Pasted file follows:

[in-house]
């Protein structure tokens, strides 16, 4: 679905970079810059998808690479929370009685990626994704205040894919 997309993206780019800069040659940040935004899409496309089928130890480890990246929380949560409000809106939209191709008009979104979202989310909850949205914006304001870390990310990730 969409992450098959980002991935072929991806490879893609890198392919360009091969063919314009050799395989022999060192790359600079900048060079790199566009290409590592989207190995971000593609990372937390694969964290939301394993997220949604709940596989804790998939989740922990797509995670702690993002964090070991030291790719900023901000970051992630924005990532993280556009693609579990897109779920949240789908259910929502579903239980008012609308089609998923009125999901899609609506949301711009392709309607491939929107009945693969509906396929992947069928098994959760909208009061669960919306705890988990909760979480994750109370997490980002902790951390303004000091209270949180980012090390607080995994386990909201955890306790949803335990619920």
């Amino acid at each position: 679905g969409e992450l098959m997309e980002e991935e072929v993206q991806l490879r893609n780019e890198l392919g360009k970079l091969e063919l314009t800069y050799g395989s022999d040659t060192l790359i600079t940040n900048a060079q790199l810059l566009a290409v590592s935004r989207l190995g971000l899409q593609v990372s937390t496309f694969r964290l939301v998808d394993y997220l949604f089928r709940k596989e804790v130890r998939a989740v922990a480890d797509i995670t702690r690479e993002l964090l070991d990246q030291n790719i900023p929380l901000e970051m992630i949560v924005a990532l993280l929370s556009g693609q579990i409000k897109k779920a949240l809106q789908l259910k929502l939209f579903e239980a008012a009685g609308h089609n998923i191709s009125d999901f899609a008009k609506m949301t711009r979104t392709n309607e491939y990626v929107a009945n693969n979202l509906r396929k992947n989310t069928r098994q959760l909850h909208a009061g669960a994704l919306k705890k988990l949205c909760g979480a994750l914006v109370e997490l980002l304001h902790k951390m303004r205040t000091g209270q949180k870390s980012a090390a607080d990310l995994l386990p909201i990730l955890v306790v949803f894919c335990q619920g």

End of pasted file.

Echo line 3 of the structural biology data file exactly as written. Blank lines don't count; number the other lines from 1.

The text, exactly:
């Amino acid at each position: 679905g969409e992450l098959m997309e980002e991935e072929v993206q991806l490879r893609n780019e890198l392919g360009k970079l091969e063919l314009t800069y050799g395989s022999d040659t060192l790359i600079t940040n900048a060079q790199l810059l566009a290409v590592s935004r989207l190995g971000l899409q593609v990372s937390t496309f694969r964290l939301v998808d394993y997220l949604f089928r709940k596989e804790v130890r998939a989740v922990a480890d797509i995670t702690r690479e993002l964090l070991d990246q030291n790719i900023p929380l901000e970051m992630i949560v924005a990532l993280l929370s556009g693609q579990i409000k897109k779920a949240l809106q789908l259910k929502l939209f579903e239980a008012a009685g609308h089609n998923i191709s009125d999901f899609a008009k609506m949301t711009r979104t392709n309607e491939y990626v929107a009945n693969n979202l509906r396929k992947n989310t069928r098994q959760l909850h909208a009061g669960a994704l919306k705890k988990l949205c909760g979480a994750l914006v109370e997490l980002l304001h902790k951390m303004r205040t000091g209270q949180k870390s980012a090390a607080d990310l995994l386990p909201i990730l955890v306790v949803f894919c335990q619920g």